Another Sage leader describes a process whereby she temporarily sets aside her analytic skills on behalf of relationship building:
I have learned to reserve judgment and not be quick in making decisions based on the first thing that comes to my mind. I now take time to gather adequate information. I don’t like people who come in and waste my time, but sometimes it is necessary to allow certain staff members to do that because it is valuable for the other person to express their concerns or views. There is value in the process, even if I know where the conversation is heading. This helps build a relationship with the person, whether I agree with that person or not.
One of the other leaders we interviewed for our Sage project offers a candid assessment of his own maturation with regard to relationship-building. He reminds us that relational skills are not always easy to either learn or apply:
It took a long time, but I am learning to listen and develop patience. I also believe I am pretty good at building relationships among diverse individuals and groups. The most important may well be that my staff used to say I was a visionary. Developing patience and listening skills, building relationships, and being a visionary seem to be my main strengths.
It is interesting to note that this Sage leader not only emphasizes vision; he also points to patience and listening skills, which often seem in short supply when observing our contemporary society in operation.
Finally, one of our Sage leaders offers a wonderful interweaving of analytic and relational skills. He would be a perfect role model for Liedrka’s generativity cycle:
My major strength is an ability to bring together groups of people, help them to find common ground, and to share motivation and vision. I do this through building personal relationships. I like ideas and am good at getting groups of people to accomplish things. I like to find people who are better than me at implementing ideas, and then empowering and helping them do the job.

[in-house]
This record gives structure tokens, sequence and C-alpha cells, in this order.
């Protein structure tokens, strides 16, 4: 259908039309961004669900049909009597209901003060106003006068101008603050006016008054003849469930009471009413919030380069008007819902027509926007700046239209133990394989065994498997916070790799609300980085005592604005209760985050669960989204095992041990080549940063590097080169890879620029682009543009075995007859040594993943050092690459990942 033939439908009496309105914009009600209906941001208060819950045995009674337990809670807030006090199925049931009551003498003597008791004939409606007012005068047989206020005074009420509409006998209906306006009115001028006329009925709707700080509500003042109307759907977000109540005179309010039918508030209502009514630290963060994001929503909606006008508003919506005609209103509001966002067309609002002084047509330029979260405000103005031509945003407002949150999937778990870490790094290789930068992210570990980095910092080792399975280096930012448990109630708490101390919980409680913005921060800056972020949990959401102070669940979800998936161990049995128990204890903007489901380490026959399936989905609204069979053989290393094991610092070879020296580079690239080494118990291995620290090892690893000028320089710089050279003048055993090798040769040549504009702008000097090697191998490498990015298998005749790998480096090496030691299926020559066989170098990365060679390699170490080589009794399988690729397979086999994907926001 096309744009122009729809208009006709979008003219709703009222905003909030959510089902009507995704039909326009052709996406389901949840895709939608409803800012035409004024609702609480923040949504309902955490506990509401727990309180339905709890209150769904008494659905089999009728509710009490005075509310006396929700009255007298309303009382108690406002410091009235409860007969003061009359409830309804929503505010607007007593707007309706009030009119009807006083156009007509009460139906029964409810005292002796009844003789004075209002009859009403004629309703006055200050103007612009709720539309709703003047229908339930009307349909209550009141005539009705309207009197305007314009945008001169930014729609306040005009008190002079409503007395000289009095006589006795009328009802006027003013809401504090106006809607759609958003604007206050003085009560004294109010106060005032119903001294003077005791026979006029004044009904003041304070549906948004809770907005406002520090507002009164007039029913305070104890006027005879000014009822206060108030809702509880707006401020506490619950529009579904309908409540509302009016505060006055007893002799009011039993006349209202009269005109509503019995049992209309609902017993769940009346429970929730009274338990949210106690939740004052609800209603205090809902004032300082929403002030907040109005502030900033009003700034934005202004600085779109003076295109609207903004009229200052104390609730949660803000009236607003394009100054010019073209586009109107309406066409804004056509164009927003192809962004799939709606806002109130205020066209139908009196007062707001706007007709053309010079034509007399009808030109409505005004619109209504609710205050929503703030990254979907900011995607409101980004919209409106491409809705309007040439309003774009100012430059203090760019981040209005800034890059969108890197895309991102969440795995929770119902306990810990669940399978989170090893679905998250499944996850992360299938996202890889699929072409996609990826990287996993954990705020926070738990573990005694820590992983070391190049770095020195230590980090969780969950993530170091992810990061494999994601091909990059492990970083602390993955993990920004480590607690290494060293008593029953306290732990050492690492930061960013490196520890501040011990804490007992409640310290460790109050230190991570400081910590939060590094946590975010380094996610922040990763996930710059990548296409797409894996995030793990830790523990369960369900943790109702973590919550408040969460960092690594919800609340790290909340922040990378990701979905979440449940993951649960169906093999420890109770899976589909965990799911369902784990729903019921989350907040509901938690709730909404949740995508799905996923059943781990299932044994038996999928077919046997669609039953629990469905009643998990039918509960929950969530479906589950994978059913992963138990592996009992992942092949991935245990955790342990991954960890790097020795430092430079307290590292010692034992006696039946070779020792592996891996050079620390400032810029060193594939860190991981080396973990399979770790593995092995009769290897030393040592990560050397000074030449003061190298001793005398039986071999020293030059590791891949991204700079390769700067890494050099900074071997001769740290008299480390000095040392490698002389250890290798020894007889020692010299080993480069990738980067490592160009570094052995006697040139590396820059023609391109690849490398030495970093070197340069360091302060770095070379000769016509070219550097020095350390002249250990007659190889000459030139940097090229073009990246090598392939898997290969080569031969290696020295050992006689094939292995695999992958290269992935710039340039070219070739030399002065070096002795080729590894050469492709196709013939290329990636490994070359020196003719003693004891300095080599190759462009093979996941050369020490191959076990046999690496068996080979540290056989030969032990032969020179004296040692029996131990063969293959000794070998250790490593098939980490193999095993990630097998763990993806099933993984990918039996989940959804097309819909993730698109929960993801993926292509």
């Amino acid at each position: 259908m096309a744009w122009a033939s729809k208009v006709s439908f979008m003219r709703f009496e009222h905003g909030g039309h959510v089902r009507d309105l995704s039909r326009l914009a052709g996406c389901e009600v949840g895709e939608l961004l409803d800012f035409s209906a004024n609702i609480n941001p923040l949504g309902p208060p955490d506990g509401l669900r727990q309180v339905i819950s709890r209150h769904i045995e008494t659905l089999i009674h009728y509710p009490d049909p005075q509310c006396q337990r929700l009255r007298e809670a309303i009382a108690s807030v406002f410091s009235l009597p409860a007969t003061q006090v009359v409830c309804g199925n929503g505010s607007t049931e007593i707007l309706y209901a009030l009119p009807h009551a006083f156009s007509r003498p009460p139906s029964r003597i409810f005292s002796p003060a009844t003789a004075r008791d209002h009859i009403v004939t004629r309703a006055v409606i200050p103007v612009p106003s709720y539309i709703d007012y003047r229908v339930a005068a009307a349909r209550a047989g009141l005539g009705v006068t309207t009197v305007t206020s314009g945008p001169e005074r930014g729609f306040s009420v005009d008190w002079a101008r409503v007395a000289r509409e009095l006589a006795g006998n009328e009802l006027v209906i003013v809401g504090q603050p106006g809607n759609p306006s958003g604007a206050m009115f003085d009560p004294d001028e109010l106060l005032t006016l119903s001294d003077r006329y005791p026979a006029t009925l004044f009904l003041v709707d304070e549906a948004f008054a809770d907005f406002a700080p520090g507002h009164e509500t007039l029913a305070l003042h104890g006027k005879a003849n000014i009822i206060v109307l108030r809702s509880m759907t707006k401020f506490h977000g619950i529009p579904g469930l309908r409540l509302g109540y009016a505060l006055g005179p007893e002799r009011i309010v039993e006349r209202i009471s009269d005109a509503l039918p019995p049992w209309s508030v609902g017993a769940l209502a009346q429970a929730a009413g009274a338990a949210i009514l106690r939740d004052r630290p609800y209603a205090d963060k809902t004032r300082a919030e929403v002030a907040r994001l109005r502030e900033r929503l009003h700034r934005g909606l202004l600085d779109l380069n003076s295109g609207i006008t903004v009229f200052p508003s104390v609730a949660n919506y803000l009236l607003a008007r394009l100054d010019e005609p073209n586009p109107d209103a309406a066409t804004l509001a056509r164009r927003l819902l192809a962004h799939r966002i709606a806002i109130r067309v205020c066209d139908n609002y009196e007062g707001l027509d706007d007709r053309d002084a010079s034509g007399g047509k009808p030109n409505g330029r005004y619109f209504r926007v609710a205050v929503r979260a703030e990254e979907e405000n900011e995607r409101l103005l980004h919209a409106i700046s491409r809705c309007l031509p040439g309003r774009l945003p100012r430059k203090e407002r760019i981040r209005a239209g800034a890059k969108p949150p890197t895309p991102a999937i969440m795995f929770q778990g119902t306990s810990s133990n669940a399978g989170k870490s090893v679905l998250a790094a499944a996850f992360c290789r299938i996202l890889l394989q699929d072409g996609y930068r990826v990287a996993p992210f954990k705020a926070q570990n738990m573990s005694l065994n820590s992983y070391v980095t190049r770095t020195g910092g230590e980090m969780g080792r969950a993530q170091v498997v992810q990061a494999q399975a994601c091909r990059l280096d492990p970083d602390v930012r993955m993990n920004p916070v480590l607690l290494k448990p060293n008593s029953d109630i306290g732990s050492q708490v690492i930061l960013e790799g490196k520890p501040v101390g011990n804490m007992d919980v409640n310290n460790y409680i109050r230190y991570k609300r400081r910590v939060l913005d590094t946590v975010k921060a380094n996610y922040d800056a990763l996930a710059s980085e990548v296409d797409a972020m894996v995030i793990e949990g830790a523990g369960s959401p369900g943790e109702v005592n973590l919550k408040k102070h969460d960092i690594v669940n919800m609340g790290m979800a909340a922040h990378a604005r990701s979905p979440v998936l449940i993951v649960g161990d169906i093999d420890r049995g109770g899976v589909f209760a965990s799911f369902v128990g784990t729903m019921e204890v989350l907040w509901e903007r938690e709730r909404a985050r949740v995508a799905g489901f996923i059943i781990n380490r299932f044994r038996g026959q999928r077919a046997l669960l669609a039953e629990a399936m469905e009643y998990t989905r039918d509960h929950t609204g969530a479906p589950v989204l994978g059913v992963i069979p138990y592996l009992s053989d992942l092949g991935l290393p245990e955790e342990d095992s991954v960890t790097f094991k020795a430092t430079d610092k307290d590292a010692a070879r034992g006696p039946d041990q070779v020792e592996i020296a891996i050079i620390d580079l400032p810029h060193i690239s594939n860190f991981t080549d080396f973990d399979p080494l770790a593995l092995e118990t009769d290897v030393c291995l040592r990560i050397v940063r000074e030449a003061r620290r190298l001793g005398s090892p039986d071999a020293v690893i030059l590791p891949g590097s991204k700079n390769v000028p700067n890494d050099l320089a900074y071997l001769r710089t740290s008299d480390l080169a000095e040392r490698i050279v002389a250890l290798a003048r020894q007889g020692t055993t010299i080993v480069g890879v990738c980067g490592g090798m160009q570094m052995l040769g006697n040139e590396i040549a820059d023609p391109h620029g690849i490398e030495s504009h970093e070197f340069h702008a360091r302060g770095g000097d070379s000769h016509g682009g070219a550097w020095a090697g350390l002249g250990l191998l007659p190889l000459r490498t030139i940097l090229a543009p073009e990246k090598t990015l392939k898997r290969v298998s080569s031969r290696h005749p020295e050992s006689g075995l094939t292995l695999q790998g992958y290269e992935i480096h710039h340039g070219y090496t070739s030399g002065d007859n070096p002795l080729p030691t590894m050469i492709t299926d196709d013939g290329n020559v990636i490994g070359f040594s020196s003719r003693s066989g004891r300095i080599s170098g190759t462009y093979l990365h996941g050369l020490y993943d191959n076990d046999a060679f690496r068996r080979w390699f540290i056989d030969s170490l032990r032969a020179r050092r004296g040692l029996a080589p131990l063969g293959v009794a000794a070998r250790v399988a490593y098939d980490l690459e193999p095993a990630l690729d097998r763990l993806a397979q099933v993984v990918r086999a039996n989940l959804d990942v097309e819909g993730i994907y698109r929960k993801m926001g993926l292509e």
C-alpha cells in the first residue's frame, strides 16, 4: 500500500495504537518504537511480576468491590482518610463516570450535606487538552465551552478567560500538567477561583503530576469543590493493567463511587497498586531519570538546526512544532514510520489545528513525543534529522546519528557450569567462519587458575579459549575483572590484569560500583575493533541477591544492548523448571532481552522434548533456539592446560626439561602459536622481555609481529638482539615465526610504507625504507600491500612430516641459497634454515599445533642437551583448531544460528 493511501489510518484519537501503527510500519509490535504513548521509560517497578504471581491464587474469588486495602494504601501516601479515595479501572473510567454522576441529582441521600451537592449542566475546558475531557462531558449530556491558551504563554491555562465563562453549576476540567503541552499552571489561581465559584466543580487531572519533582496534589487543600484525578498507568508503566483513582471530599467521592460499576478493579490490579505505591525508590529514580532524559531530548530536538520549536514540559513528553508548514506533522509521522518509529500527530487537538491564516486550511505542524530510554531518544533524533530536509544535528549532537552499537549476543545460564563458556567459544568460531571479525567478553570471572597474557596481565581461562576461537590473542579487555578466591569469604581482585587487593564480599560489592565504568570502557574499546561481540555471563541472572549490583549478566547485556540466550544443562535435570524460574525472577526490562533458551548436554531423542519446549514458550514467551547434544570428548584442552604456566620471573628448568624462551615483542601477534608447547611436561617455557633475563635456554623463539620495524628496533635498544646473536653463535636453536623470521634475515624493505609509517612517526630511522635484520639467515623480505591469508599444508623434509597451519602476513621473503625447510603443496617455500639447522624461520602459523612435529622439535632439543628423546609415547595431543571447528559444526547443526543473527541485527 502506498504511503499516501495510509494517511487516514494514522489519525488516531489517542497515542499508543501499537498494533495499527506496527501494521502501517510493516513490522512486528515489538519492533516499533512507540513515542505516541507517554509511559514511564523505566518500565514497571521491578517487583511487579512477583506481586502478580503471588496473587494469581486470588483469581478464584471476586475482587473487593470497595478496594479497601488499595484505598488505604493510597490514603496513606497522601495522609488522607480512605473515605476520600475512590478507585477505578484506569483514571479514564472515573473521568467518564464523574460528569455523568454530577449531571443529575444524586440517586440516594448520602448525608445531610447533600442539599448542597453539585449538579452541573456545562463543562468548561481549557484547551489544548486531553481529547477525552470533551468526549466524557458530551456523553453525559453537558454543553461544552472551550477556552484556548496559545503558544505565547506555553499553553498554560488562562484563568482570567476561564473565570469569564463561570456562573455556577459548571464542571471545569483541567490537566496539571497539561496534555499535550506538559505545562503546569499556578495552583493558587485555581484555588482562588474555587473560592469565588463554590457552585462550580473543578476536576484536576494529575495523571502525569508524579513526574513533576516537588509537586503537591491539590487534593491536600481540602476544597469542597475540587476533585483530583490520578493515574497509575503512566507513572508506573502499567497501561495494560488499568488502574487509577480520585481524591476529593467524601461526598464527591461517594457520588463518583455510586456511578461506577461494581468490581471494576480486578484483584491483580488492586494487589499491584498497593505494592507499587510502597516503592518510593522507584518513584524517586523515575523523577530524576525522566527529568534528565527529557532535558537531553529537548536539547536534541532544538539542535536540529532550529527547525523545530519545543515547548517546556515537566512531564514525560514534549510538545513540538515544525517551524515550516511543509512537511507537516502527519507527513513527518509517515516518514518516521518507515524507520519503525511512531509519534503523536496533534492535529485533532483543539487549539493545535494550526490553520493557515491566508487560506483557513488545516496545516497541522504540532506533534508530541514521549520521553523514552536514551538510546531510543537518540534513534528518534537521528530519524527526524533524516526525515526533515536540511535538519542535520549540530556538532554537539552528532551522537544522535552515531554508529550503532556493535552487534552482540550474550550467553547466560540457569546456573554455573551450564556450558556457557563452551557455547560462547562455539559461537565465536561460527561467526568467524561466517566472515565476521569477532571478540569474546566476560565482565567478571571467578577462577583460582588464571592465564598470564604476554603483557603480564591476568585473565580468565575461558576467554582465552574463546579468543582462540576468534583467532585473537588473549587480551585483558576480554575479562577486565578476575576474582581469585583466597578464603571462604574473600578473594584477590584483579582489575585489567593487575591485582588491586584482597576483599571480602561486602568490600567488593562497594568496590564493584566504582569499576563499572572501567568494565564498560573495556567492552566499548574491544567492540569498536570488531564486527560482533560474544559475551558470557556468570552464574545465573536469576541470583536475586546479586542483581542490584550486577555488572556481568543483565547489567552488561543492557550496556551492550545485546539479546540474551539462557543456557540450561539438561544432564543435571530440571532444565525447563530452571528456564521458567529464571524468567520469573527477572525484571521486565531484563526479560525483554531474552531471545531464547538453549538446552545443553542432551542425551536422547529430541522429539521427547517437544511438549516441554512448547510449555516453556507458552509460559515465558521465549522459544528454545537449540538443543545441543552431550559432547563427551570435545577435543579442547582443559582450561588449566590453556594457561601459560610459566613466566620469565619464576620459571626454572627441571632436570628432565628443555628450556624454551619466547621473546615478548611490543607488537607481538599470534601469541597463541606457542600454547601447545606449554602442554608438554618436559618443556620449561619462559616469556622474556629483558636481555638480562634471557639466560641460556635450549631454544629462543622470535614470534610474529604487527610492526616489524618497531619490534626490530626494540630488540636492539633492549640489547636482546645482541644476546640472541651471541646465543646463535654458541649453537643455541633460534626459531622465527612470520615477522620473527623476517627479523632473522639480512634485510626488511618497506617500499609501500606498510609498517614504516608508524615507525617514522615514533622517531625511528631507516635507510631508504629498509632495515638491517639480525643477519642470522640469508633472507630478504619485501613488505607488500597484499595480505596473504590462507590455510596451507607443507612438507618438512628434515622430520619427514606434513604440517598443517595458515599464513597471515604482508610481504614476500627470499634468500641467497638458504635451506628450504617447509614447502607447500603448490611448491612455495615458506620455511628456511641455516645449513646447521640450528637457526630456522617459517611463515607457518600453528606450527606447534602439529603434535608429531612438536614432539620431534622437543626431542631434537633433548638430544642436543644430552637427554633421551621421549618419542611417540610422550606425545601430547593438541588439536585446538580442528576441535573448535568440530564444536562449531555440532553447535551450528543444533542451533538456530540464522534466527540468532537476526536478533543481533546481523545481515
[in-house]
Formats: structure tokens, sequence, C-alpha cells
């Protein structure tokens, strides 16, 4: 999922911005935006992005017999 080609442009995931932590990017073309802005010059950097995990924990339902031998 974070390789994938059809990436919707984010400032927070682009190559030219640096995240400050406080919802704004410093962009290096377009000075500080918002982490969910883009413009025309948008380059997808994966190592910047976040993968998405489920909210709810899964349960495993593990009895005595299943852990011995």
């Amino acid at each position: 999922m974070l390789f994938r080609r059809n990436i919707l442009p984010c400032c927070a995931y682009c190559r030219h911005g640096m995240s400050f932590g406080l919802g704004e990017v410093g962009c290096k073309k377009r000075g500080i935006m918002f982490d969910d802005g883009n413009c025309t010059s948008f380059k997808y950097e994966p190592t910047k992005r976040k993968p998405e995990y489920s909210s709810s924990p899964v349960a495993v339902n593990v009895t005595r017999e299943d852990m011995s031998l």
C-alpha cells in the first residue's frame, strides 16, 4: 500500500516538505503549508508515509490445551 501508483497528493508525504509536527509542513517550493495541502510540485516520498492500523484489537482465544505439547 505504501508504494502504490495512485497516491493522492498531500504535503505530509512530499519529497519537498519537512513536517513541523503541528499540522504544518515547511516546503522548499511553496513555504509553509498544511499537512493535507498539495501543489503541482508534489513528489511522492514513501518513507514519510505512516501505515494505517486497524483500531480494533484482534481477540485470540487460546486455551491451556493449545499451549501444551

Liedrka’s generativity cycle seems to require not just analytic and relational skills, but also the capacity to get something done. This is the heart of the entrepreneurial spirit and requires its own set of generative skills. The following observation reveals something about this skill set:
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I don’t consider myself a leader, but others do. They give me a job, and I do it. When people want to help with a goal, I always find a way to get them involved. And I never turn them down. The job of a leader is to have vision, which I think I have. But I also know who to ask when I don’t. I can always find someone with a different perspective that can help plan. I am not cocky and also treat everyone as an equal. When you treat people as an equal, they do things you would never think that they would do. I get people who find themselves doing amazing things, and I believe they feel they can do them because they are respected.